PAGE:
Section 8.1 of the Plan provides that "the payment commencement date of the Disability Pension Benefit shall be the first day of the month in which the payment of the Participant's Social Security disability benefits commence(d), but no earlier than two (2) years prior to the date of the filing of the application for the Disability Pension Benefit with the Fund Office." The Summary Plan Description reiterates this limitation of benefits. On June 6, 2002, through counsel, plaintiff-appellant requested reconsideration of this decision, maintaining that the doctrine of equitable tolling should be applied to her case because she "has a very significant mental disorder which precluded her from filing for disability benefits with the Fund." The Fund denied plaintiff-appellant's request for reconsideration on August 13, 2002, on the ground that equitable tolling was inapplicable "because this rule is not a procedural rule akin to a statute of limitations (i.e., an absolute bar to receiving benefits under the Plan), but a substantive rule governing the amount of benefits payable to a Plan participant." The Fund also concluded that, even assuming that equitable tolling was applicable, plaintiff-appellant had failed to establish the requisite connection between her mental condition and the late filing in order to warrant application of equitable tolling. On October 2, 2002, plaintiff-appellant again requested reconsideration, which was denied on October 23, 2002.


On June 23, 2003, plaintiff-appellant commenced this action against the Fund and its Trustees. Defendants-appellees subsequently moved for summary judgment. On June 7, 2004, the District Court granted defendants-appellees' motion, finding that the Fund had reasonably interpreted the Plan provisions to limit benefits to the two years prior to the filing of the application for benefits and that the Fund's decision to deny plaintiff-appellant disability benefits for periods prior to August 1, 1999, was neither arbitrary nor capricious. The District Court noted that the Fund "persuasively" argued that "`the two year maximum retroactivity disability benefit rule ... is not a limitation period at all. It is not an absolute bar to receiving benefits under the Plan. Rather, it is a substantive rule governing the amount of benefits payable to a Plan participant.'" The court also concluded that this Court's opinion in Chapman v. ChoiceCare Long Island Term Disability Plan, 288 F.3d 506 (2d Cir.2002), did not apply because the Plan's terms explicitly provide for the limitation of benefits and because plaintiff-appellant was afforded a hearing and administrative review. Judgment was entered on June 9, 2004, and plaintiff-appellant filed a notice of appeal on July 1, 2004.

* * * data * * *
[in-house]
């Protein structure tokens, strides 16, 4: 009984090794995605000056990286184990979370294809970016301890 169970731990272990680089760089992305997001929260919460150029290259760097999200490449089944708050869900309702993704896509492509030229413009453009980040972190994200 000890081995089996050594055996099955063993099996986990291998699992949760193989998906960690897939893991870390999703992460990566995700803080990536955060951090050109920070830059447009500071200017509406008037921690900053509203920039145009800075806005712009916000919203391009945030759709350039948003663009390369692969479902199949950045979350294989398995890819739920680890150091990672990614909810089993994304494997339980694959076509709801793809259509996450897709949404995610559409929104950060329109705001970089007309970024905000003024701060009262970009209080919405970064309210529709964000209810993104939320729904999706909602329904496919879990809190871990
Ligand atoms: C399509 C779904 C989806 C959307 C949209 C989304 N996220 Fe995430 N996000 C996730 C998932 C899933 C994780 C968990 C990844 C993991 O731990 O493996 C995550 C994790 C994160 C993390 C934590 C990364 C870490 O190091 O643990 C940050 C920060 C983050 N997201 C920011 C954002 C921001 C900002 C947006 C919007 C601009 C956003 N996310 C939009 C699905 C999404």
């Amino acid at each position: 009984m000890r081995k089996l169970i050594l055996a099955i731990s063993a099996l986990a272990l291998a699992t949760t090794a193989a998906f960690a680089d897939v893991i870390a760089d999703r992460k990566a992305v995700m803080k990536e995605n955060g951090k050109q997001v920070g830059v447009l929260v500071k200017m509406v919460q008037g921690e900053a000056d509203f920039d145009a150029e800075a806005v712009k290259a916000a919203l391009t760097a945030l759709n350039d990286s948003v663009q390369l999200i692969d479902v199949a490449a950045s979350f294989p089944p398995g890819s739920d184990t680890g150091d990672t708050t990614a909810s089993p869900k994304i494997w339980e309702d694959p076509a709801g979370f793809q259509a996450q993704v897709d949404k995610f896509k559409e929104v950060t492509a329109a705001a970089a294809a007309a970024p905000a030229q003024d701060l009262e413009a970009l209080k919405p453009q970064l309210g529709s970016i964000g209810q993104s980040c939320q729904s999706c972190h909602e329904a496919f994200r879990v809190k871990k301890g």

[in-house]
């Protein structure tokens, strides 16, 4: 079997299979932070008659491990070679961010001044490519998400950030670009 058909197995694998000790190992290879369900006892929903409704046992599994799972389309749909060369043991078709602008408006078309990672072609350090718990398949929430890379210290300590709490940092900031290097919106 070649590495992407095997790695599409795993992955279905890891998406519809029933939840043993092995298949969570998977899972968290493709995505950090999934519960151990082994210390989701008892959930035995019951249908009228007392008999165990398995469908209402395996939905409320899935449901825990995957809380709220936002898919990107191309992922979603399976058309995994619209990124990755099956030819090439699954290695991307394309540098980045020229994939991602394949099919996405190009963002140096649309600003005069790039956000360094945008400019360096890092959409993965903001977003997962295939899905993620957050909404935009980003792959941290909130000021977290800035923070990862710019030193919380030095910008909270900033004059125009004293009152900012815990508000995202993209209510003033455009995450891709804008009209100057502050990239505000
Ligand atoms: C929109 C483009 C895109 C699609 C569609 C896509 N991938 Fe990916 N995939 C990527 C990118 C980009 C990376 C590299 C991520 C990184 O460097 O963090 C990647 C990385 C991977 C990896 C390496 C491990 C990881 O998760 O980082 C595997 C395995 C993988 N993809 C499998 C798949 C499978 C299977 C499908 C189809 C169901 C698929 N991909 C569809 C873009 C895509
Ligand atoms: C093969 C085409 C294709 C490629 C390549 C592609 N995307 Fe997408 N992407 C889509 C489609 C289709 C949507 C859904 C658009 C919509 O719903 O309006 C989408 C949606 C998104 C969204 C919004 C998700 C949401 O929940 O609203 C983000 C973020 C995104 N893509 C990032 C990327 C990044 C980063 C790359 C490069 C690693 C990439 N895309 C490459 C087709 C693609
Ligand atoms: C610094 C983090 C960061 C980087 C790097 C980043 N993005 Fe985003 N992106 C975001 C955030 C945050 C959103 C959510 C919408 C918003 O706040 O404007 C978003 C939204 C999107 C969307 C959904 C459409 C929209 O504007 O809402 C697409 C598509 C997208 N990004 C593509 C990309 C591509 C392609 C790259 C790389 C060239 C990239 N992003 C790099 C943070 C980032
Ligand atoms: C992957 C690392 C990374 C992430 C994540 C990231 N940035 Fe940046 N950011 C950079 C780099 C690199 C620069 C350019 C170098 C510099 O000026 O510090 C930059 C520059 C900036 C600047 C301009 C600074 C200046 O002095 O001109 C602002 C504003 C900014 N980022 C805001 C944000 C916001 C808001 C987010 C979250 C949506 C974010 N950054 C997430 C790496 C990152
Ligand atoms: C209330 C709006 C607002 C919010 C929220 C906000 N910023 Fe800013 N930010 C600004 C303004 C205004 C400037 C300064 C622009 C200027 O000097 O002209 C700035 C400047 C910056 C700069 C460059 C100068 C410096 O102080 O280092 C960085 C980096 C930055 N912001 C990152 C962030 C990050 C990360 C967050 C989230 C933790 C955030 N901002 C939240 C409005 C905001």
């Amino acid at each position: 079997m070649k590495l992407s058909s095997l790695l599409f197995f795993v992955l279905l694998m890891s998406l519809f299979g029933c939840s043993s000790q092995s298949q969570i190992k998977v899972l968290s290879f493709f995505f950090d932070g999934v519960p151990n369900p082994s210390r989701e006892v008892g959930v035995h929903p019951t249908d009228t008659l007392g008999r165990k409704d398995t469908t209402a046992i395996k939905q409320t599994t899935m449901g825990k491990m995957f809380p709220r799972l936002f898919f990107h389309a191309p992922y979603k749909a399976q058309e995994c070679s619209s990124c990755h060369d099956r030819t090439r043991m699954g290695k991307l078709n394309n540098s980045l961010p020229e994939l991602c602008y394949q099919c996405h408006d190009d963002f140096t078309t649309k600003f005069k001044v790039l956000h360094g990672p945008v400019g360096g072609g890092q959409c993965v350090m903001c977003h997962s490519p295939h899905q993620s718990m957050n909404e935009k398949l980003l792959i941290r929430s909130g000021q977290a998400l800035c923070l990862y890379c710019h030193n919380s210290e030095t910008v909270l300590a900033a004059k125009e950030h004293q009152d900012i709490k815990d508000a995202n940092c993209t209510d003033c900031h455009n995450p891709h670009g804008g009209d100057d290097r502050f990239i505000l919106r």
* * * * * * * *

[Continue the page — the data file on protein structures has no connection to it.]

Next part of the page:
We review the District Court's grant of summary judgment de novo, "examining the evidence in the light most favorable to, and drawing all inferences in favor of, the non-movant." IBM Corp. v. Liberty Mut. Fire Ins. Co., 303 F.3d 419, 423 (2d Cir. 2002). Summary judgment is appropriate only if it can be established "that there is no genuine issue as to any material fact and that the moving party is entitled to judgment as a matter of law." Fed. R.Civ.P. 56(c).

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While plaintiff-appellant argues that the District Court improperly reviewed the Fund's decision under the "arbitrary and capricious" standard, and that her assertion of equitable tolling should be reviewed de novo, we agree that the District Court applied the proper standard in analyzing the Fund's decision. The terms of the Plan confer on the administrator "discretionary authority to determine eligibility for benefits [and] to construe the terms of the plan." Firestone Tire & Rubber Co. v. Bruch, 489 U.S. 101, 115, 109 S.Ct. 948, 103 L.Ed.2d 80 (1989); see also Pagan v. NYNEX Pension Plan, 52 F.3d 438, 441 (2d Cir. 1995).